This was a month of reading! I was disappointed with only a few titles- which I haven’t included in this blog- and was amazed at other titles.
Here’s a list of some books I’ve enjoyed this month:
Boys without names by Kashmira Sheth
This book made me appreciate my life and question items I’ve bought from other countries in concern that they were made through child slavery. I loved the story telling through the book and additionally how people can rise up from oppression.
Ratfink by Marcia Thornton Jones
Touching book with a boy who worries a bit too much about what others will think about his grandpa who recently moved into his house.
i, Q. The White House by Roland Smith
It was exciting to get this book- second in the series- which contained an excellent adventure and left me with another cliffhanger…
Best Friends Forever – A World War II Scrapbook by Beverly Patt
This was a beautiful storyline following the experiences of two girls who are torn apart during World War II when one girl’s whole family is sent to a Japanese Internment Camp. It has an interesting format and beautiful pictures throughout.
Woods Runner by Gary Paulsen
I was surprised how gritty this story was about a boy surviving after his family was captured during the American Revolution.
Gary Paulsen’s own explanation in a movie:
Finally by Wendy Mass
I really enjoyed reading 11 Birthdays and was slightly disappointed at first to realize this book wasn’t a sequel but a companion to the book. After getting over this, I thought the story line was entertaining and I liked how all the pieces were tied together in the end.
The Grimm Legacy by Polly Shulman
Although this book is more of a middle school read, I found the setting fascinating. Enjoyed imagining working in a library that loaned out costumes, furniture, and magical items.
Ivy’s Ever After by Dawn Lairamore
A princess breaking the rules and protecting a dragon who turns into a friend? Wonderful! This book was entertaining from the beginning to the end.
Tum Tum & Nutmeg – Adventures beyond Nutmouse Hall by Emily Bearn
I loved the cute adventures and imagined reading them aloud to numerous classes. The book brought me back to reading The Rescuers and The Littles as a child.
Wolves of the Beyond- Lone Wolf by Kathryn Lasky
There were good connections between this wolf story and the Guardian’s of Ga’Hoole story line. I thought it was a good start to the story. I also enjoyed reading Lost Tales of Ga’Hoole which was a fun quick return to that series.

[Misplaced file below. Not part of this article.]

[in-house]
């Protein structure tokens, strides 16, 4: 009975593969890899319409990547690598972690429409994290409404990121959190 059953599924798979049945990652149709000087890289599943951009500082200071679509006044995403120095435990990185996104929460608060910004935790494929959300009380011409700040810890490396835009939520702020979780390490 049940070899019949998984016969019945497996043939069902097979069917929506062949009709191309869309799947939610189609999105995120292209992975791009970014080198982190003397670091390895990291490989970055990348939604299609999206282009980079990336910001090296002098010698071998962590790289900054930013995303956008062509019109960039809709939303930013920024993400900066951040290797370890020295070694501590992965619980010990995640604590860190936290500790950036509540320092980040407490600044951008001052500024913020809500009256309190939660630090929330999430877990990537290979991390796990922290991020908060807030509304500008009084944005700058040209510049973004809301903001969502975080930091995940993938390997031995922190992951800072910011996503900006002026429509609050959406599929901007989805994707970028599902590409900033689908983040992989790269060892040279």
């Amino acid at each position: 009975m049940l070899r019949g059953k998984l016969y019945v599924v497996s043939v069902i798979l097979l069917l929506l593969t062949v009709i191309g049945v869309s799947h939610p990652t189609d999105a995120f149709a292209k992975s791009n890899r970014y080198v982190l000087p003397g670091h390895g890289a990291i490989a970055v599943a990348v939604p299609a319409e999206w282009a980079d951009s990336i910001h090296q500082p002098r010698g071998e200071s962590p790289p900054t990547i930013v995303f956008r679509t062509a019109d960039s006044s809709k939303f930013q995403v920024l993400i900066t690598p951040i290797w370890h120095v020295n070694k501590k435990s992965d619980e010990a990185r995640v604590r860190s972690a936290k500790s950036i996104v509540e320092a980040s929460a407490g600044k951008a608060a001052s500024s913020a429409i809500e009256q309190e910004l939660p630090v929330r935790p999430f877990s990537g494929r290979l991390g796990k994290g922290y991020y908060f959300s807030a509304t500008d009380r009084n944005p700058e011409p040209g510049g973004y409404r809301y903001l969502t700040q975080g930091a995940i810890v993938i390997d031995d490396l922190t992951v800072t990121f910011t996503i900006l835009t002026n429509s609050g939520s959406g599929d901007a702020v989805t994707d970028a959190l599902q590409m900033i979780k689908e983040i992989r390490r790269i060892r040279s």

Nest, Nook, and Cranny by Susan Blackaby
I’m excited that Susan Blackaby is coming as a guest author this year to my school. This is a brilliant poetry book and I enjoyed reading it twice taking note of all the explanations of the poems at the back of the book.
The Storm in the Barn by Matt Phelan
It is nice to sneak in a graphic novel during the month. This one was no exception. Matt Phelan draws you into the bleak existence of life in 1937 in dust bowl America. Note: there is a little swearing but nothing that can’t be explained or warned in advance.
The Hunchback Assignments by Arthur Slade
I enjoyed reading another “steampunk” story. I felt like I was thrown into a Dr. Jekyll and Mr. Hyde storyline with Sherlock Holmes mixed in. Pretty dark and more appropriate for middle school readers.
Mockingjay by Suzanne Collins
The FINALE! I enjoyed every minute of reading this book and do not want to give away anything. I recommend starting by reading Hunger Games. Here is a book movie promotion for Hunger Games: http://www.amazon.com/gp/mpd/permalink/m154XLKNYB5WH0
Paper Towns by John Green – HS
I never knew there were actual towns with a population of 0, 1, or 3. This was a brilliant story following a boy who has a childhood best friend pop back into his life and bring him through a crazy experience… really funny but serious. After reading this book, I’m currently reading two of his other books- one in the car and one at home.
Here’s John Green’s introduction to Paper Towns (hilarious)
Suite Scarlett and Scarlett Fever by Maureen Johnson
I enjoyed the storyline of both of these books and was immediately drawn into the characters’ lives. I can’t imagine living in a hotel and being responsible for hotel guests.
Animal, Mineral, Vegetable by Barbara Kingsolver
I listened to this book which I thought was terrific since it was read by the three authors but now I feel the website is an excellent asset to anyone interested in learning about supporting and appreciating local food growers and becoming self-sustaining in your own home. Also, there are some terrific recipes available to use: http://www.animalvegetablemiracle.com/
The Art of Racing in the Rain by Garth Stein
I tend to read many books from the animal’s point of view and wasn’t disappointed with this heart wrenching story. I noticed that this movie is slated to be created in 2012…
Water for Elephants by Sara Gruen
The audiobook for this title is brilliant! I enjoyed every minute of the story but recommend that the reader also borrow the book since there are some illustrations which bring the setting of a zoo traveling by train even more to life. The story switch between the younger and older Jacob Jankowski was heartbreaking and quite fluid. I noticed that this will be a movie released next year. Shall be interesting to see how the story is adapted.
Here’s the focus titles for the month:
by Robie H. Harris
I enjoyed this book because of the touching story and that the main character showed how he coped with a new situation.
Call Number: E HAR
Beautiful reflection on the author’s life written in free verse poems. I enjoyed the book with her growth as an author and message on the importance of education.
Inspiring true story of Luis who lives in Columbia. He had so many books he decided to share them with his community.
Call Number: 921 SOR
One wonderful movie you can watch about the Biblio Burro is this one: